Gray clouds blanketed the skies above Velika, sunlight a dull glow trying to radiate through the cover and failing. A good day for dark deeds and dark words, Sidra thought, his robe billowing about him, whipped by the fierce winds that often howled down from Northern Arun. Slate and tile roofs spread far and wide, spires poked into the sky, and the Wheel of Velika—the five hundred foot gear that kept time—dominated the city’s center, rising higher than any other structure until mist hid the upper part of its rounded surface. Ahead of Sidra, the statue of the goddess Velika in her hunting regalia stood sentinel at the front of the temple. Wherever I look, the you taunt me while my son lays an invalid and worse. And still I pay homage every day.
The City of Wheels never sounded so silent as it did the minutes before the Hour of Prayer. The cries from the markets died to nothingness. No blacksmith hammers clanged from the Creator’s Workshop in their nonstop ritual of crafting weapons and armor for the Argon War. Neither was there the barked orders of officers as they drilled recruits in the courtyard at the Legion of Arms. Even the muted roars of magic from sorcerers in training ceased at this time. The silence at this hour was a feat the arcanists studying within the confines of the great libraries in the Collegium Arcane savored. The winds, however, paid no heed, wailing the fury of an impending storm.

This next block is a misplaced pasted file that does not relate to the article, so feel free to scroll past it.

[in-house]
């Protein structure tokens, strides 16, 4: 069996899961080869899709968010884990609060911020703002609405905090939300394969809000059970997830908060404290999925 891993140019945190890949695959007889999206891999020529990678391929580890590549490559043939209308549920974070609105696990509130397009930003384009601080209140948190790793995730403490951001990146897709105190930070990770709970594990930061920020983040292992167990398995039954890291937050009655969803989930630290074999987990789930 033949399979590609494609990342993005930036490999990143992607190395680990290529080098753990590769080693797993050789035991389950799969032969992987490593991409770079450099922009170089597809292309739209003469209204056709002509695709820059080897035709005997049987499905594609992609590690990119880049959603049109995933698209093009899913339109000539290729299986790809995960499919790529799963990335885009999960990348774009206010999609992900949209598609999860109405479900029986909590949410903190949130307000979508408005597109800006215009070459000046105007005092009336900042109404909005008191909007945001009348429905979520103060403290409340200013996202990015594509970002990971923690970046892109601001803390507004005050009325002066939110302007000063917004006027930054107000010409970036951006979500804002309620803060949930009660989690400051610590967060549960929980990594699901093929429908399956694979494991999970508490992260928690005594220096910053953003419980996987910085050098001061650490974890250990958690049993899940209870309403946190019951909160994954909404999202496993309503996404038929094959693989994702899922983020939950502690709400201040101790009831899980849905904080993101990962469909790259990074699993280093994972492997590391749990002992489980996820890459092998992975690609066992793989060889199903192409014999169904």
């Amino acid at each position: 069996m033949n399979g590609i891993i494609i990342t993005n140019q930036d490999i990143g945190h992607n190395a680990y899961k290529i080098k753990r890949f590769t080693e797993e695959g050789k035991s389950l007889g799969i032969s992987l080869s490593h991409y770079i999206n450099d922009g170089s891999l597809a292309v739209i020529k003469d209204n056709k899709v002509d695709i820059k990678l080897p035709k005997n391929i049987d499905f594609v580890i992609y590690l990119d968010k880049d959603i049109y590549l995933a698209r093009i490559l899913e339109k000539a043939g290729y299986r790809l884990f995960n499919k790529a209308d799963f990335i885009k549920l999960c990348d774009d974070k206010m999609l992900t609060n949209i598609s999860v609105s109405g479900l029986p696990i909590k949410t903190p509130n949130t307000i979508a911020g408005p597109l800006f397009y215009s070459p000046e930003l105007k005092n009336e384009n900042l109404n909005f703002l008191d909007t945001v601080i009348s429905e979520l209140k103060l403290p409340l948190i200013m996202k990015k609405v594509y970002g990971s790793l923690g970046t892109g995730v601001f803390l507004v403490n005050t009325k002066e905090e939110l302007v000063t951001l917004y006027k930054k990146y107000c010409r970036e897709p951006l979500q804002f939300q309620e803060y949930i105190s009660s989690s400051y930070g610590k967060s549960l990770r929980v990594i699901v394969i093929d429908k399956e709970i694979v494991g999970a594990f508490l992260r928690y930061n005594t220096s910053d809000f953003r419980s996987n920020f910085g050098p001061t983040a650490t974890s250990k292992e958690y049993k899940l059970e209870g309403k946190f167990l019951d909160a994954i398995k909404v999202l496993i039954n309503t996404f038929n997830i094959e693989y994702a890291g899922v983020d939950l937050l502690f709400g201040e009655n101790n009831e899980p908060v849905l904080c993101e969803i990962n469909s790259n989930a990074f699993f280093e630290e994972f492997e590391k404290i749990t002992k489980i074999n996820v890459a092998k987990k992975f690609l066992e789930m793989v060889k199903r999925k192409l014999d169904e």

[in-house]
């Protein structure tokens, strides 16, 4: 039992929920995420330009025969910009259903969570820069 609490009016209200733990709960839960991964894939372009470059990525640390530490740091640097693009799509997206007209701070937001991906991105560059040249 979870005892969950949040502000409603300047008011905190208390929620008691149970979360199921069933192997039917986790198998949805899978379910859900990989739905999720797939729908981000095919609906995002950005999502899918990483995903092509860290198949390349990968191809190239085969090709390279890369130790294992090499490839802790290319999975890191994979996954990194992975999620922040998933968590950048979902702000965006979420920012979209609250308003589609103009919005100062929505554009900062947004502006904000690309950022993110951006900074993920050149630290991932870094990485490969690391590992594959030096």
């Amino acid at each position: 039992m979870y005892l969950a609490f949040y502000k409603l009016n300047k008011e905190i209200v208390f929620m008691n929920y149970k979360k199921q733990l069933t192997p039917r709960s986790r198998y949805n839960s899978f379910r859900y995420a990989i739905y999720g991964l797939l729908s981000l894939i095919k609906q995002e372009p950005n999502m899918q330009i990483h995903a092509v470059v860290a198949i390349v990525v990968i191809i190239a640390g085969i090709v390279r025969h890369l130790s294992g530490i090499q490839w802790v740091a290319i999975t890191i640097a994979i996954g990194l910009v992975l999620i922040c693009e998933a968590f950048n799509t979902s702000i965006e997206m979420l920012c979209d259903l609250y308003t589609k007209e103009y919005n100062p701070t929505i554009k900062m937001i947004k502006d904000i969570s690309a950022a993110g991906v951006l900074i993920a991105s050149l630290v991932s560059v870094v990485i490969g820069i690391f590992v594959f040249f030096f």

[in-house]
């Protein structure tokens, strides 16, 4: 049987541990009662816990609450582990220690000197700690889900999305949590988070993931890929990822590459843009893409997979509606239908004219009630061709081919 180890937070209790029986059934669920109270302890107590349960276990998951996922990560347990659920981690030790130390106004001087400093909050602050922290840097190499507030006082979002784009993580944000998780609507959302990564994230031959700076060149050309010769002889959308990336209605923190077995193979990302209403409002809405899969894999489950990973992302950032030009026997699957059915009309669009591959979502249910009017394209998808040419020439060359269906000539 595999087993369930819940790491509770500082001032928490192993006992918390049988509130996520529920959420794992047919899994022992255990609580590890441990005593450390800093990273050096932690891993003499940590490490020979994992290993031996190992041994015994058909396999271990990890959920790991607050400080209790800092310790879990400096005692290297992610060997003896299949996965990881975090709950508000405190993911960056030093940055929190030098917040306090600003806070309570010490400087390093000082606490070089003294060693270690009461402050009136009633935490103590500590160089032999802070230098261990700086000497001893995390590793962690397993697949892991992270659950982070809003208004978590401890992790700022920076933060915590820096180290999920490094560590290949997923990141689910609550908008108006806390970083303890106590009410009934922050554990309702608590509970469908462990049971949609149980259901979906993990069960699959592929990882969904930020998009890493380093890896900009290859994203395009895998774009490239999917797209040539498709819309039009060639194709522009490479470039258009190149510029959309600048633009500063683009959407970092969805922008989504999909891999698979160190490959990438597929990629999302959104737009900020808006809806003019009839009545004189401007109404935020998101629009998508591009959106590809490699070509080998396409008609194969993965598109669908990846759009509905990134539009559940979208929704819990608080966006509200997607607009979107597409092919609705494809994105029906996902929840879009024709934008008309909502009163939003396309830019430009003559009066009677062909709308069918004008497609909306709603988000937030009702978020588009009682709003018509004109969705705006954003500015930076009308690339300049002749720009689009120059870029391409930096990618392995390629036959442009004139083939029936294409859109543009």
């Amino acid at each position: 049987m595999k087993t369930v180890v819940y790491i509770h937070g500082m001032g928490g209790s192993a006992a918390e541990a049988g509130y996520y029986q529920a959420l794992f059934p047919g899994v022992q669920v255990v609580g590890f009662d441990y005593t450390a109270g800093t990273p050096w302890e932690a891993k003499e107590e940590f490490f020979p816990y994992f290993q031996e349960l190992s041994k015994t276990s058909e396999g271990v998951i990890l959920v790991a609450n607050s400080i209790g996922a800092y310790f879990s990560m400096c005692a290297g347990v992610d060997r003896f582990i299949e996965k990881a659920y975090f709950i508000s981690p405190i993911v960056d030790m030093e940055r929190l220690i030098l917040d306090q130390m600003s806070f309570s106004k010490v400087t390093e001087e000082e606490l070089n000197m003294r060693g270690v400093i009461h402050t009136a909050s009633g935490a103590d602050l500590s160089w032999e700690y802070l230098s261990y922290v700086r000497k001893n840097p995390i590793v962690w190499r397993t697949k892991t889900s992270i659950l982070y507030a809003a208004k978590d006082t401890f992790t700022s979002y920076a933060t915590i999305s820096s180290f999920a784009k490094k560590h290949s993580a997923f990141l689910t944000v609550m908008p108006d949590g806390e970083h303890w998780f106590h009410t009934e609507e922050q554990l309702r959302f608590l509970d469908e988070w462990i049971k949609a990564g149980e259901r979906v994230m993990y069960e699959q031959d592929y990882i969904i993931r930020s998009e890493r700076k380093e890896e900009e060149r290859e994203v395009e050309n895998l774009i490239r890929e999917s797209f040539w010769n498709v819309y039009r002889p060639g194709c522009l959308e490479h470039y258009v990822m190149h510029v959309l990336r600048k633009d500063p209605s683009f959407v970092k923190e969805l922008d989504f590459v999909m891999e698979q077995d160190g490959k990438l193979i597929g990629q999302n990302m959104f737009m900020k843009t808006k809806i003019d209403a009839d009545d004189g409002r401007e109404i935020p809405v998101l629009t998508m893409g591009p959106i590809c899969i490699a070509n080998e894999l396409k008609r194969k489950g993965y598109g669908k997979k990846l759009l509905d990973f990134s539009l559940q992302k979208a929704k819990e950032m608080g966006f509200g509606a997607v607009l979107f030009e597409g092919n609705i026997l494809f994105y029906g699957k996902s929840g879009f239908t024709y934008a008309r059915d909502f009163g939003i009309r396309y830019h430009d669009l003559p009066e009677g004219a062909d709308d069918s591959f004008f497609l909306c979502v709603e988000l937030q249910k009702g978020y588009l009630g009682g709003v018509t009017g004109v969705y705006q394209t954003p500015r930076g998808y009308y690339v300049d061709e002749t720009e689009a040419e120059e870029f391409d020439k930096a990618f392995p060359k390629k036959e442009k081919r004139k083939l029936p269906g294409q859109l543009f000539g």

Above the winds’ funeral dirge, a bell tolled. And another. And another. Soon, their gongs sang across the city, announcing the Hour of Prayer. Sidra looked toward the poorer sections of Velika where filth, crime, slums, disease, and death ruled. Somewhere down there, a child starved or worse, prayers unanswered. Some woman was being raped or forced into prostitution, her screams unheard. Some hardworking man was being robbed for the fruits of his labor, his cries lost in the gong of the bells. Where are you Velik, come to save the needy, with your declaration of a place of safety? Sidra turned his head toward the Great Temple of Velik, his mouth curling with the urge to spit.
Stragglers, human and nonhuman alike, with their heads bowed made their way toward the temple’s double doors. Cloaks billowing, they kept their hoods pulled down against the wind and dust.